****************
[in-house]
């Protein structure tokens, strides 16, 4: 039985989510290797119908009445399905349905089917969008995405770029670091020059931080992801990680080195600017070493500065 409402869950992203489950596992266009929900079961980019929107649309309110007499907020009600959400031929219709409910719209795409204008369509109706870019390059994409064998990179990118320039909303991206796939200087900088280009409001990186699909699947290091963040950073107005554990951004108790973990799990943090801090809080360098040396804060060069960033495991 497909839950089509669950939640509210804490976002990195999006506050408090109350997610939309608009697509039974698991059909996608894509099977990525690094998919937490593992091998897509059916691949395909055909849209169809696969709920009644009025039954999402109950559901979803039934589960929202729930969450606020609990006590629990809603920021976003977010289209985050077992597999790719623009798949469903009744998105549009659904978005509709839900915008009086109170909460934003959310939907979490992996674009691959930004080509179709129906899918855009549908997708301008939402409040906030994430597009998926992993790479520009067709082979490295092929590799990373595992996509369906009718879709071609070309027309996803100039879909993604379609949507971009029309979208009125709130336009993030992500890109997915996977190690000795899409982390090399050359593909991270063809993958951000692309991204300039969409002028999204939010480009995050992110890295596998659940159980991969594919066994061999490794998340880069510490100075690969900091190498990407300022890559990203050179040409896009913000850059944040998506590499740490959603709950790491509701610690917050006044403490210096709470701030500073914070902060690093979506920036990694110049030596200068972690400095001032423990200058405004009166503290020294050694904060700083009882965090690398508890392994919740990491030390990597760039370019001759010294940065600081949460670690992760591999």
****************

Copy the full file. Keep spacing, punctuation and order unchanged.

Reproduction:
[in-house]
């Protein structure tokens, strides 16, 4: 039985989510290797119908009445399905349905089917969008995405770029670091020059931080992801990680080195600017070493500065 409402869950992203489950596992266009929900079961980019929107649309309110007499907020009600959400031929219709409910719209795409204008369509109706870019390059994409064998990179990118320039909303991206796939200087900088280009409001990186699909699947290091963040950073107005554990951004108790973990799990943090801090809080360098040396804060060069960033495991 497909839950089509669950939640509210804490976002990195999006506050408090109350997610939309608009697509039974698991059909996608894509099977990525690094998919937490593992091998897509059916691949395909055909849209169809696969709920009644009025039954999402109950559901979803039934589960929202729930969450606020609990006590629990809603920021976003977010289209985050077992597999790719623009798949469903009744998105549009659904978005509709839900915008009086109170909460934003959310939907979490992996674009691959930004080509179709129906899918855009549908997708301008939402409040906030994430597009998926992993790479520009067709082979490295092929590799990373595992996509369906009718879709071609070309027309996803100039879909993604379609949507971009029309979208009125709130336009993030992500890109997915996977190690000795899409982390090399050359593909991270063809993958951000692309991204300039969409002028999204939010480009995050992110890295596998659940159980991969594919066994061999490794998340880069510490100075690969900091190498990407300022890559990203050179040409896009913000850059944040998506590499740490959603709950790491509701610690917050006044403490210096709470701030500073914070902060690093979506920036990694110049030596200068972690400095001032423990200058405004009166503290020294050694904060700083009882965090690398508890392994919740990491030390990597760039370019001759010294940065600081949460670690992760591999």